Monday, February 25, 2013

Police bribery taints the justice system

The Herald over the weekend had an appalling revelation: the police had bribed multiple witnesses in a controversial murder case:

Police paid witnesses who gave critical evidence in a rape and murder case for which an apparently innocent man has been in jail for 20 years.

The police have refused a request that the Weekend Herald made under the Official Information Act for information about witness payments, but High Court files reveal that $15,000 was paid to three witnesses who testified in trials arising from the 1992 rape and murder of Susan Burdett.

Teina Pora is serving life imprisonment for those crimes.

The case became controversial after DNA testing identified semen in Mrs Burdett's body as being from Malcolm Rewa, a serial rapist who acted alone in all 24 other attacks he has been convicted of.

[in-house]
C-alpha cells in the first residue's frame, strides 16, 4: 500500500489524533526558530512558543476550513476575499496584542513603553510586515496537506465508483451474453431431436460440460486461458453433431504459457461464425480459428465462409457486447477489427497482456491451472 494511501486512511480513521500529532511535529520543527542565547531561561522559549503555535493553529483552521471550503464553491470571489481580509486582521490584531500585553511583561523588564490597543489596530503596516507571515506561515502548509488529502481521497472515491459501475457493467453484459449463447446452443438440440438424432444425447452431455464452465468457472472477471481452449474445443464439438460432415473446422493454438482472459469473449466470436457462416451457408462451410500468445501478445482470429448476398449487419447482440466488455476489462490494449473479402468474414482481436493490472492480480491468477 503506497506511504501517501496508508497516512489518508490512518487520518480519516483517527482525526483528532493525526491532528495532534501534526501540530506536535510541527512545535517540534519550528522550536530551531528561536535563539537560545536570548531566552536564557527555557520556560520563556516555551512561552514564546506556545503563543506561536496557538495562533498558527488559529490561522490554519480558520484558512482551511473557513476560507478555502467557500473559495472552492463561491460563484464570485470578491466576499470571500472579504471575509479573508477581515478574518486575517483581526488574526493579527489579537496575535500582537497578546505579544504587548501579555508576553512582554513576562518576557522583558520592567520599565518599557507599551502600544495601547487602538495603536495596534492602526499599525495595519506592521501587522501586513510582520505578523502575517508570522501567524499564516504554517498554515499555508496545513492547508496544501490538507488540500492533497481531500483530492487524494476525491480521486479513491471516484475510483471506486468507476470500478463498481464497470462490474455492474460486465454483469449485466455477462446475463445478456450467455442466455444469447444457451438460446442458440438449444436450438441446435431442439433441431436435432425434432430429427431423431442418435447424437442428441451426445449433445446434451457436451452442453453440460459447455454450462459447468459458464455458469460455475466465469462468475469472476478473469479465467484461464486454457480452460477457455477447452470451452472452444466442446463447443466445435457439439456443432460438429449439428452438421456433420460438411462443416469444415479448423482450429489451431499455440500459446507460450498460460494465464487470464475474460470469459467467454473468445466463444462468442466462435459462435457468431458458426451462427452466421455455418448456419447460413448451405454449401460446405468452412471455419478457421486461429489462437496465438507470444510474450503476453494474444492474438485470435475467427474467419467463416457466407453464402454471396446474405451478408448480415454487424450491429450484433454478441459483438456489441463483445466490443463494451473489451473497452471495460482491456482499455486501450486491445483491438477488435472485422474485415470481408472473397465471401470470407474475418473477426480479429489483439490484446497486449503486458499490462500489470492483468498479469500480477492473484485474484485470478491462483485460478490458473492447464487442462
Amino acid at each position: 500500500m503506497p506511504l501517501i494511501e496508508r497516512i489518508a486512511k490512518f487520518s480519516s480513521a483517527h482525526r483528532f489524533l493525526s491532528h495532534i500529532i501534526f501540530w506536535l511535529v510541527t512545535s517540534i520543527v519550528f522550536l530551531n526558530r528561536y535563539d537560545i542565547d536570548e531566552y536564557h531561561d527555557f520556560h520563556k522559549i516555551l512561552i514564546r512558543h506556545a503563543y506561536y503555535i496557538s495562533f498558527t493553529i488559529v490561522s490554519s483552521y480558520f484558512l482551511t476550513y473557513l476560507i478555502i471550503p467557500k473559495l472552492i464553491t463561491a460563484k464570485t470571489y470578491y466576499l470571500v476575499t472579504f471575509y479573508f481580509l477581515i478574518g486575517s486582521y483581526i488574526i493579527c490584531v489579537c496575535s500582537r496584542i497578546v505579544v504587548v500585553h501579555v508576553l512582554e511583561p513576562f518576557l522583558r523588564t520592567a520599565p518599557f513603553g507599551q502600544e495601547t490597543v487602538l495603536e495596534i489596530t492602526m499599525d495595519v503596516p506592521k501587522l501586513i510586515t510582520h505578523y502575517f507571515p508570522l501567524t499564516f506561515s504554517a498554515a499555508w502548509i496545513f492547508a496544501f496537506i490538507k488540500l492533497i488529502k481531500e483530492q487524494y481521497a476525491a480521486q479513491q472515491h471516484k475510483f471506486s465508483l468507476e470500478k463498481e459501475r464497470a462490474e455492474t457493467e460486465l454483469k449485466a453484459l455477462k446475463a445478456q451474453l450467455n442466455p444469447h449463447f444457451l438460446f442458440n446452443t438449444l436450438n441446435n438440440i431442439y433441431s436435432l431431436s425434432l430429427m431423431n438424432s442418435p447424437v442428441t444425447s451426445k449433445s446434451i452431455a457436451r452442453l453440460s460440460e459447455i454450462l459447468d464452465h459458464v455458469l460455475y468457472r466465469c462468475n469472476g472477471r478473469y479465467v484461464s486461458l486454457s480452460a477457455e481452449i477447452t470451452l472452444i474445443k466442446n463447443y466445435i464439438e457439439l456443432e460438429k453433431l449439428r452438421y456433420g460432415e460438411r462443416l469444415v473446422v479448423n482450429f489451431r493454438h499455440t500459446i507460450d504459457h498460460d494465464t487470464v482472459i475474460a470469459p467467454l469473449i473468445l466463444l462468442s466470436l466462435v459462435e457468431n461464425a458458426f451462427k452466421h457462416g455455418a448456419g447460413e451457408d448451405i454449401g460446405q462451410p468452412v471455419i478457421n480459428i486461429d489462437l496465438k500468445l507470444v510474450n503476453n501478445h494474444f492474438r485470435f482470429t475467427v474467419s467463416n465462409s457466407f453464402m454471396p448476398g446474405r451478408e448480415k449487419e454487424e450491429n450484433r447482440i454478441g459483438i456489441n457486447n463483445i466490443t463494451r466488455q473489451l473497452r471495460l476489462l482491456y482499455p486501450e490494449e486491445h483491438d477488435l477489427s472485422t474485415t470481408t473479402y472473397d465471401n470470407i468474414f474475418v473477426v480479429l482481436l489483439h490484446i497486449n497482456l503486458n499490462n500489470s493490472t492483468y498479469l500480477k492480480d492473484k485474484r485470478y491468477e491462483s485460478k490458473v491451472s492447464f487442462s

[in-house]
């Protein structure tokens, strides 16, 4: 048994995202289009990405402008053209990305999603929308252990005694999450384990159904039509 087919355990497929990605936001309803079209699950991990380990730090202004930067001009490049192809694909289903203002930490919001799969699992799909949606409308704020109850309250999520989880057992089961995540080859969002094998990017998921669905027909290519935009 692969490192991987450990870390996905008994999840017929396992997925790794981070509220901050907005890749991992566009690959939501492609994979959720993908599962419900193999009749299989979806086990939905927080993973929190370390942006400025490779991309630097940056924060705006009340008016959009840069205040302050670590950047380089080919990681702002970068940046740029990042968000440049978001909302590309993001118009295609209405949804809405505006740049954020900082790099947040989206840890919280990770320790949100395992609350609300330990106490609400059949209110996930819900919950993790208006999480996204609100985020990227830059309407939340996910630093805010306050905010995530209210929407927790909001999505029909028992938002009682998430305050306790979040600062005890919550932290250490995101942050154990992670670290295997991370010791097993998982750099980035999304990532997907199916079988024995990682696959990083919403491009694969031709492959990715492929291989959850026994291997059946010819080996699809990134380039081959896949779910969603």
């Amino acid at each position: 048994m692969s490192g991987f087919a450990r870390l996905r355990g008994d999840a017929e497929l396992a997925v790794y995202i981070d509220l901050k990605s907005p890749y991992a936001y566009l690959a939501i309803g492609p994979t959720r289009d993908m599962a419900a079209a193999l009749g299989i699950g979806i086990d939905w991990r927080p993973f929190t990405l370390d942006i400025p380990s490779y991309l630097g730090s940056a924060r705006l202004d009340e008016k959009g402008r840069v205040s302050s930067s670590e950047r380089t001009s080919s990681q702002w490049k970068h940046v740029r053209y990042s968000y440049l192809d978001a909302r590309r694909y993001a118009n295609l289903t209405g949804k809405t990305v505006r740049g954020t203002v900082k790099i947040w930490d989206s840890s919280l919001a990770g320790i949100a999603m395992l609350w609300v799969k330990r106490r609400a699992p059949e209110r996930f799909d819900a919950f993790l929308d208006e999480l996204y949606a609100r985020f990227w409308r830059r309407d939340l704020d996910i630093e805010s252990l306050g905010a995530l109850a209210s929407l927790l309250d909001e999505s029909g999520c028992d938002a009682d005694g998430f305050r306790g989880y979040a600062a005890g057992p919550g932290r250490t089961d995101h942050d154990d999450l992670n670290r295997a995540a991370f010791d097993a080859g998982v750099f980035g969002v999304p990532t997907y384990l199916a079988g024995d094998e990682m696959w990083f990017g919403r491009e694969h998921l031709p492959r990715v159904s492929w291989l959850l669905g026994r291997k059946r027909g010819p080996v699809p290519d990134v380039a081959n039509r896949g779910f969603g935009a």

Pora's conviction was quashed as a result of the DNA evidence, but he was convicted at a retrial in 2000 on the new testimony. But the fact that bribes were paid irrevocably taints that "evidence" and makes it unreliable. It also means that the resulting conviction cannot possibly be regarded as safe. Pora's conviction must be quashed.

Meanwhile, we also need an independent inquiry to find out far this disease has spread and how many other trials have been compromised by police bribery, and those convictions must also be quashed. We cannot allow unsafe convictions tainted by police bribery to stand.

Finally, the police officers responsible for this misconduct need to be held responsible for their acts. When someone accused of a crime bribes witnesses to aid their case, we call it perversion of the course of justice and throw them in jail. We can apply no lesser standard to the police.